Call Us: 918-236-8385 or Toll Free: 866-647-1770
Local 918-236-8385
Toll Free: 866-647-1770
When Bad Things Happen to Good People ...

Bankruptcy May Be Your Option

3 ways the FDCPA protects debtors from debt collectors

Generally speaking the Fair Debt Collection Practices Act protects debtors from creditor harassment, threats, and misrepresentation over the collection of their debt. This law insures that the collection process is as civil as possible. If debt collectors do not follow this Federal statute, they can be subject to civil liability including fines. This post will elaborate on a few of the specific protections found in the FDCPA.

First, under the FDCPA debt collectors must provide oral or written notice to the debtor. This notice provides a set period to respond and dispute the debt. Within five days of giving notice, the debt collectors must provide the amount of the debt that is owed and the name and address of the creditor. The notice must also state that the debtor has 30 days to dispute the validity of the debt. Usually, this information is included in one letter sent to the debtor. If the debtor disputes the debt, the debt collector must provide verification. 

Second, the FDCPA regulates what debt collectors are allowed to say to you either on the phone or in writing. They cannot make violent threats. They cannot threaten arrest or garnishment of wages. They cannot use profane or obscene language. Additionally, they cannot misrepresent the type of debt or the legal status of the debt.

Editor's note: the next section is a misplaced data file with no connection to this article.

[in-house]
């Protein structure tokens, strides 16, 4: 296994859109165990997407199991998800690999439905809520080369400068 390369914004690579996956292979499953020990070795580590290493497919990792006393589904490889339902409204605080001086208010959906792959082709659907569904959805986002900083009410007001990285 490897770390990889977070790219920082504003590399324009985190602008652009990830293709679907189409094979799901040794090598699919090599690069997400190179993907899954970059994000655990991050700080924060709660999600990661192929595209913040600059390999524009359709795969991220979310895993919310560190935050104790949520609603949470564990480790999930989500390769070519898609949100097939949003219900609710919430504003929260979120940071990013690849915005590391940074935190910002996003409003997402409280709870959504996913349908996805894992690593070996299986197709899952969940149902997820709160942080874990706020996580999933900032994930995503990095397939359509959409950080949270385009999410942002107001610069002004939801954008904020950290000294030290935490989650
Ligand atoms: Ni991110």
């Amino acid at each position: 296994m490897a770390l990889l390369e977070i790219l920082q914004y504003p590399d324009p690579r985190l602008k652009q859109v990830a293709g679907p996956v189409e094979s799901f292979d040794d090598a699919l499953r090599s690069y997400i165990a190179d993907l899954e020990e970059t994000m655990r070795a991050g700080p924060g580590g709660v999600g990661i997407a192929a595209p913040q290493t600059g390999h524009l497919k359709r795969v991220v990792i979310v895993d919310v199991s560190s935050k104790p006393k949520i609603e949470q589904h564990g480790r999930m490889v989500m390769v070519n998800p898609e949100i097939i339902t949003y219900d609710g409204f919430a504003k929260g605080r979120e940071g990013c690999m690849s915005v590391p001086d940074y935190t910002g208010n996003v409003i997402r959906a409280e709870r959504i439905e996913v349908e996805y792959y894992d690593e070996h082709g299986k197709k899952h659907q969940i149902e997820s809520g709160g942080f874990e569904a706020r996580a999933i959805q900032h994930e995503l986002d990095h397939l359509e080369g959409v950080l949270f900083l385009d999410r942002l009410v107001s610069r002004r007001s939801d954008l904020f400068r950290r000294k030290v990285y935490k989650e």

Third, the FDPCA places restrictions on when and who collectors may call. Collectors may only call between 8 a.m. and 9 p.m. They are authorized to call on weekends but they cannot make excessive, repeated attempts to reach you by phone.

Just as importantly, they cannot discuss your debt with a third party. They may only call a third party for the purpose of asking for your phone number or address. With that said, they can only contact one particular third-party one time.  

As you can see, these protections alone can go a long way to protect the debtor. After all, it's difficult enough being overwhelmed with credit card debt, medical bills, or other unsecured debt.

Though there are many more provisions that help keep debt collectors in check, it also may be worthwhile to contact an experienced attorney for further help with your collection issue. 

No Comments

Leave a comment
Comment Information

Initial Consultation

Bold labels are required.

Contact Information

The use of the Internet or this form for communication with the firm or any individual member of the firm does not establish an attorney-client relationship. Confidential or time-sensitive information should not be sent through this form.


Privacy Policy